• Rectal Spacer: A rectal gel spacer is offered as well, which pushes the rectum away from the prostate, out of the high dose radiation field, helping to minimize side-effects from radiation treatment.
  • Stereotactic body radiation therapy (SBRT) and Hypofractionation: These approaches are used to deliver a greater dose of radiation over a course of fewer treatments. Mass General now offers prostate treatment delivered in 4-5 weeks as compared to the 8-9 weeks given for traditional prostate radiotherapy. Five-fraction treatment, over just one week, has also been explored. Short courses of high dose radiation may now be safely given to sites of metastatic disease (when appropriate).
  • Low dose-rate brachytherapy: Brachytherapy is a quick option for treatment in some patients. Radioactive seed implants are placed permanently in the organ (e.g. prostate) and deliver a high dose of radiation. This can be used as a stand-alone therapy or in combination with external beam radiation.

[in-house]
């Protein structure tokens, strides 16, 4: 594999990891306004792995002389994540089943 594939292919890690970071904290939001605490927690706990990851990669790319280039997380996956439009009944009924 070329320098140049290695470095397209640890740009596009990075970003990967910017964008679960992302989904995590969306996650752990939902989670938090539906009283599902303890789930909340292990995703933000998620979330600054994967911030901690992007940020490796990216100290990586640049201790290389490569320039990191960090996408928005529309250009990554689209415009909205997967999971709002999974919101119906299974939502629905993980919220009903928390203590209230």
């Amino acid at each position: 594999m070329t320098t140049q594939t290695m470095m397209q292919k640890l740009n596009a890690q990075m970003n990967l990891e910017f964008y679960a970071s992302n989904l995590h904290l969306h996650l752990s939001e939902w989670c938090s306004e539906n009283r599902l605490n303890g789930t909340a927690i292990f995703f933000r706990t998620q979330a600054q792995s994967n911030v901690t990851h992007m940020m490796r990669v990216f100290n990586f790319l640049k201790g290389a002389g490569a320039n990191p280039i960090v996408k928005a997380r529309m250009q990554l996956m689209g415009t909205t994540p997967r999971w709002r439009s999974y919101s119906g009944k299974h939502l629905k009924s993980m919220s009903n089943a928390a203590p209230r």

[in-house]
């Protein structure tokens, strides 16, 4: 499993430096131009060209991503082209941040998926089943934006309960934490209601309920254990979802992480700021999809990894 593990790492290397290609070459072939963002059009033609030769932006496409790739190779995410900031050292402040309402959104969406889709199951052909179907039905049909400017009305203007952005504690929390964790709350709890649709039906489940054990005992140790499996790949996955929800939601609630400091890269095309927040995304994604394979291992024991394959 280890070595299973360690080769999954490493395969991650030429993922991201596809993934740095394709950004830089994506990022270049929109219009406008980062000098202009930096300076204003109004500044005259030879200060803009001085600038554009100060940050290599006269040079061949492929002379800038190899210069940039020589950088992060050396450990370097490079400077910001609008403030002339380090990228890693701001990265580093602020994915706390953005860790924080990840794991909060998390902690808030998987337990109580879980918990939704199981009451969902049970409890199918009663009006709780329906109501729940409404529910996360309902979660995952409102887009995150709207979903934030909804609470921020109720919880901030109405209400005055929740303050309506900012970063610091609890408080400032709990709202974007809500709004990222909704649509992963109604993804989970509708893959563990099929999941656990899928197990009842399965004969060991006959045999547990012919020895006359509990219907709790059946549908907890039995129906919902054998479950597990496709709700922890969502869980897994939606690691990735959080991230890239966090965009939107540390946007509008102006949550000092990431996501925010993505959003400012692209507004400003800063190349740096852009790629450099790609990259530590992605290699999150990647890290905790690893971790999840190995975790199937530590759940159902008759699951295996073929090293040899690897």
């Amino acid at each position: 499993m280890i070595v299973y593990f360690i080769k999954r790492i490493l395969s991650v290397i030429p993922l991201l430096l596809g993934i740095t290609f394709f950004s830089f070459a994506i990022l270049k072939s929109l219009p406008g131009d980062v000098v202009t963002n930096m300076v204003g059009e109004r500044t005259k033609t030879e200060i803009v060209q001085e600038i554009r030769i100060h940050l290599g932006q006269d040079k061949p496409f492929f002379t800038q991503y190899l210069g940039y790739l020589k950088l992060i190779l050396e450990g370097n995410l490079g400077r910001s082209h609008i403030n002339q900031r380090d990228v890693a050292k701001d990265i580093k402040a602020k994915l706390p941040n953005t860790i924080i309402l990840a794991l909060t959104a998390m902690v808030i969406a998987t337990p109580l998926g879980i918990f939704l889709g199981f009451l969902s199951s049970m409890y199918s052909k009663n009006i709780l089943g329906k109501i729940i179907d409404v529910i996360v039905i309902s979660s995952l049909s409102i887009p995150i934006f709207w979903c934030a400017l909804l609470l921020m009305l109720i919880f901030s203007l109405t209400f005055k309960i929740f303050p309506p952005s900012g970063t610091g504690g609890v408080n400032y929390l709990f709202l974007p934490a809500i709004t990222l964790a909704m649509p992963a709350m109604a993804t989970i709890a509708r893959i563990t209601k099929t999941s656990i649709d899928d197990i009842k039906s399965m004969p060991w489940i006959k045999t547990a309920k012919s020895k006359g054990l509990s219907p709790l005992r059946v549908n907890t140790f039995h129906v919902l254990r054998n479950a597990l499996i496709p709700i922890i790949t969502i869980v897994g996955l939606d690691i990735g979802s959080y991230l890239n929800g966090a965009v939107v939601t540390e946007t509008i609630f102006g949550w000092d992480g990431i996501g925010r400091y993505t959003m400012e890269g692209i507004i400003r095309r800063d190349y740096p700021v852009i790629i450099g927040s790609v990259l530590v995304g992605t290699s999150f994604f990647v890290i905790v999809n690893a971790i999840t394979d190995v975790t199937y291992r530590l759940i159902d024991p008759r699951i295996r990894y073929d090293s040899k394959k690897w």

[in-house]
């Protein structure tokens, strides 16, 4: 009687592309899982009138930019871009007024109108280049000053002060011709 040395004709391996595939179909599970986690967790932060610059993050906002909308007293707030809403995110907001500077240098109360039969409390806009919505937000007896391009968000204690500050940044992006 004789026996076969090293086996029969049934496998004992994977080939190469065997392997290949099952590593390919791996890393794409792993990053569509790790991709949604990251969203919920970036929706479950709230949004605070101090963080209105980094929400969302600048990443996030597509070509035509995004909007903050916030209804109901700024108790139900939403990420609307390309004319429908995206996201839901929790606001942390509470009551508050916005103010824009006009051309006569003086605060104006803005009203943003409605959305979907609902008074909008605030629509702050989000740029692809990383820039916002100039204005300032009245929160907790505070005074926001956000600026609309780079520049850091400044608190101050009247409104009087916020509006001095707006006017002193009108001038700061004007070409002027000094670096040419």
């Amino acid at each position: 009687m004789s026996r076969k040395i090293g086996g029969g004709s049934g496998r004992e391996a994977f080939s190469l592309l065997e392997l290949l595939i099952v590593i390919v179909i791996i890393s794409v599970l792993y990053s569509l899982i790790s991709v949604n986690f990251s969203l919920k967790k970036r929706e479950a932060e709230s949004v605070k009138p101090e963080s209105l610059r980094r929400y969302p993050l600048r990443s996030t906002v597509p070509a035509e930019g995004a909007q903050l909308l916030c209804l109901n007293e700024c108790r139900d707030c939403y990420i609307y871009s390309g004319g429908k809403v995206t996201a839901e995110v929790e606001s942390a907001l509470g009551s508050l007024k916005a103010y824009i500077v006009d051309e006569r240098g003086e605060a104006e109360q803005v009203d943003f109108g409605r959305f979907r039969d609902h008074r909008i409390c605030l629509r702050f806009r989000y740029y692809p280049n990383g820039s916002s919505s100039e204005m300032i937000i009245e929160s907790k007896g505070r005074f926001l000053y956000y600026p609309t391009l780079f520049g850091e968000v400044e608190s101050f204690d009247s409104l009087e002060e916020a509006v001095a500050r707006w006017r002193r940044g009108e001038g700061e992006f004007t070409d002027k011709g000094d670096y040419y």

• Intraoperative radiation therapy (IORT): Mass General has a dedicated operating room that contains a radiation treatment machine. Patients with locally advanced or locally recurrent renal cell, adrenal, or bladder cancer can be treated with electron beam radiation. IORT enables patients to have their tumors irradiated directly, with the surgeon pushing their sensitive normal tissues out of the path of the radiation beam using tools called retractors. This allows very high radiation doses to be safely given without fear of damage to the bowel, stomach, or liver.